Devastating asteroids have the potential to “sneak up” on Earth undetected according to a new report from The Daily Star. Nasa-funded scientists have found that the way the Earth rotates and orbits the sun means objects darting towards us at night can slip through a network of computerized telescopes.
A “near miss” of a 100-meter asteroid bolting past Earth only 43,000 miles away was enough to rattle the astronomical community in 2019. Given that it was spotted only 24 hours earlier, the US Congress tasked Nasa with identifying 90% of asteroids bigger than 140 meters which could destroy a large city if it landed.
As part of Nasa’s instructions to combat asteroid threats it launched a heavy spaceship last year to smash into the moonlet of a comet to knock it off course. The Sun went further to report that they are programmed to consider that objects heading towards Earth seem to drift west in the sky due to the planet’s eastward spin on its axis.
But when asteroids approach from the eastern sky, Earth’s spin and curved orbit around the sun can make the objects appear stationary. The chilling revelation, published in the journal Icarus, explained that 50 percent of impactors heading to Earth from the east are thought to experience periods of slow motion, making them hard to detect. The team wrote: “Surveys should take extra care when surveying the sky in this direction, and aggressively follow up new slow-moving objects.”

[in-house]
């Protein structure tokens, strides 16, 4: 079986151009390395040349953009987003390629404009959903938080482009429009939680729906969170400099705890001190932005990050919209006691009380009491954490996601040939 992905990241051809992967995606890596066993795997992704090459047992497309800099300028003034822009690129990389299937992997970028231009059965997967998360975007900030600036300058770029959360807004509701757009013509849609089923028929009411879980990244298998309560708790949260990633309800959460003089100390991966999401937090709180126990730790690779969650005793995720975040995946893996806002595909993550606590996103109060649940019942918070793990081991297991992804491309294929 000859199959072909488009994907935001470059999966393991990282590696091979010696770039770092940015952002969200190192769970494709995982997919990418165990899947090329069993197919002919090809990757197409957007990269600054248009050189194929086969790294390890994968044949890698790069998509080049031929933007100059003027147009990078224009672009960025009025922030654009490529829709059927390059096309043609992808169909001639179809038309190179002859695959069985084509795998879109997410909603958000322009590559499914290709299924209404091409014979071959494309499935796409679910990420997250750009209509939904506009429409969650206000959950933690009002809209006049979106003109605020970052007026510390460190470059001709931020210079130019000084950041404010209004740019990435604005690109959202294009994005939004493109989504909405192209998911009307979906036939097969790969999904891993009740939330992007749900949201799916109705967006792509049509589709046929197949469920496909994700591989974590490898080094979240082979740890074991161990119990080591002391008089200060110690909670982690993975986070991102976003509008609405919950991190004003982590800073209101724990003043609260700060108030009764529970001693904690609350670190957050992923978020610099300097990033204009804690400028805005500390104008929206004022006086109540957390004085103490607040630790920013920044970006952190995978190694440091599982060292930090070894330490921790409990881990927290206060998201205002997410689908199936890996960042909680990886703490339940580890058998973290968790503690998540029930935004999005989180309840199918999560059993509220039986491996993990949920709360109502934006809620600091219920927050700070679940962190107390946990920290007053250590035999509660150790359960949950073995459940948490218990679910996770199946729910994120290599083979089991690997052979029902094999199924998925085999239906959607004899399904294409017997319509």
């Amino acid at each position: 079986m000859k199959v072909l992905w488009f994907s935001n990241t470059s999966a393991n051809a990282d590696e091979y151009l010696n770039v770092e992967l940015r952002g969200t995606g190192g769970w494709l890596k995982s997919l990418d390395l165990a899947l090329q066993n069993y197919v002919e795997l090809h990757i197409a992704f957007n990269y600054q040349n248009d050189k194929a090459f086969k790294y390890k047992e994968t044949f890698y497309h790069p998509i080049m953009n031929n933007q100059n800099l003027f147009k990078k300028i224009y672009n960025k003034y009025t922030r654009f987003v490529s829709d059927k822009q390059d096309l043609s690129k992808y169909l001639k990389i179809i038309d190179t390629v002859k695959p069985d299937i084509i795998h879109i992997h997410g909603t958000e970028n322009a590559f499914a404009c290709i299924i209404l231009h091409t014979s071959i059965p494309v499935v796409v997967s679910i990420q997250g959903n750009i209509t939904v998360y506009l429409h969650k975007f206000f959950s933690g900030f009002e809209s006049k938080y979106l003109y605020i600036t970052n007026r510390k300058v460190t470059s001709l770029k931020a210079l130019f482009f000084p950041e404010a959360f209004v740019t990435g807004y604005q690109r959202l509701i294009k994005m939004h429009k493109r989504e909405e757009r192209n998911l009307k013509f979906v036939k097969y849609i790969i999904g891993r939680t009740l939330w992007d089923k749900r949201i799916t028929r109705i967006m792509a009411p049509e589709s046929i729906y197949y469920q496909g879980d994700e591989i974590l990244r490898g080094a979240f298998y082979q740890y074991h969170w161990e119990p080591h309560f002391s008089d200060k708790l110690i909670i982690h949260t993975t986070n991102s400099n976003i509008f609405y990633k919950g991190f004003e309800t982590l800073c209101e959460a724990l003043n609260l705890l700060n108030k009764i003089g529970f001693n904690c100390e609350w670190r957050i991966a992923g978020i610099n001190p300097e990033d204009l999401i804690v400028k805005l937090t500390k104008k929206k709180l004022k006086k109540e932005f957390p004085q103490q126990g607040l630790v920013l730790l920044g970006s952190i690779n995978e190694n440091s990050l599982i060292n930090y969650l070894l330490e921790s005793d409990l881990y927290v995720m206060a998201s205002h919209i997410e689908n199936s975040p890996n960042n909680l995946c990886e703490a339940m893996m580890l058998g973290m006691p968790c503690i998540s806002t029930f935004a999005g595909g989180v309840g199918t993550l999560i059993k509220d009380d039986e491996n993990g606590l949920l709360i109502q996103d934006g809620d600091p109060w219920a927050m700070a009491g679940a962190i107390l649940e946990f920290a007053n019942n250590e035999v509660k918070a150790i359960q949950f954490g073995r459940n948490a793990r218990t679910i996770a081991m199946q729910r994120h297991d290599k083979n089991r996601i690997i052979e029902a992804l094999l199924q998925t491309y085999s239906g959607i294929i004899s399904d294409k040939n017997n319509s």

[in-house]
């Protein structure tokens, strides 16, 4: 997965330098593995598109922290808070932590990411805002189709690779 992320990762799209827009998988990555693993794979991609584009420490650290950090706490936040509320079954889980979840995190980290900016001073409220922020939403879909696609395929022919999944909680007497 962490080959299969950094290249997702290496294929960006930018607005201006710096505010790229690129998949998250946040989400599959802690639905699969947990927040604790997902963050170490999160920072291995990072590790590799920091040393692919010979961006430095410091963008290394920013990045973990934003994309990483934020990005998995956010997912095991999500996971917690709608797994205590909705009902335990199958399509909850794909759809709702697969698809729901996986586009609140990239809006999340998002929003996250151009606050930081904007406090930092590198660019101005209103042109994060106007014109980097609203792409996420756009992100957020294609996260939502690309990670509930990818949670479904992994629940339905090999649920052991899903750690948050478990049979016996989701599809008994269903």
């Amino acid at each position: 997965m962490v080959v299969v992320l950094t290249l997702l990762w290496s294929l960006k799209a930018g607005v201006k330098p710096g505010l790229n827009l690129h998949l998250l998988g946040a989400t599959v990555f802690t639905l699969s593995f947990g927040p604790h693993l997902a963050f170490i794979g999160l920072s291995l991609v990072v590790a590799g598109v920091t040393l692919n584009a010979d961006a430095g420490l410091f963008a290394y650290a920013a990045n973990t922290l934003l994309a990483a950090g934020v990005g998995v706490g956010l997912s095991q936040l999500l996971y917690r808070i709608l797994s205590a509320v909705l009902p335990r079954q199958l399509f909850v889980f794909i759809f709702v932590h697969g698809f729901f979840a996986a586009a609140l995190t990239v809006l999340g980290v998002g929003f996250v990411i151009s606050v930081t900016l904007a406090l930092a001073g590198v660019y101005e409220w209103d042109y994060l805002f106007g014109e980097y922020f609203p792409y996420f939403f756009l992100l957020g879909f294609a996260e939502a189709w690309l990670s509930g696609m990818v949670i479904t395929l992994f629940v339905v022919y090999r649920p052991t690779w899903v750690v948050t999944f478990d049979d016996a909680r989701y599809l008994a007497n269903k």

This study was prompted by one such incident in 2019. According to the Jerusalem Post, On July 25, 2019, an asteroid known as 2019 OK skimmed past Earth at a distance of just around 70,000 kilometers. For comparison, the distance between the Earth and the Moon is just around 384,000 kilometers, making it a far closer brush.
This asteroid was around 100 meters in diameter, the largest known object to ever have such a close brush with Earth since the Tunguska impact incident in 1908, and thankfully did not impact the planet. But the worrying part is that scientists only noticed it around 24 hours before its close approach.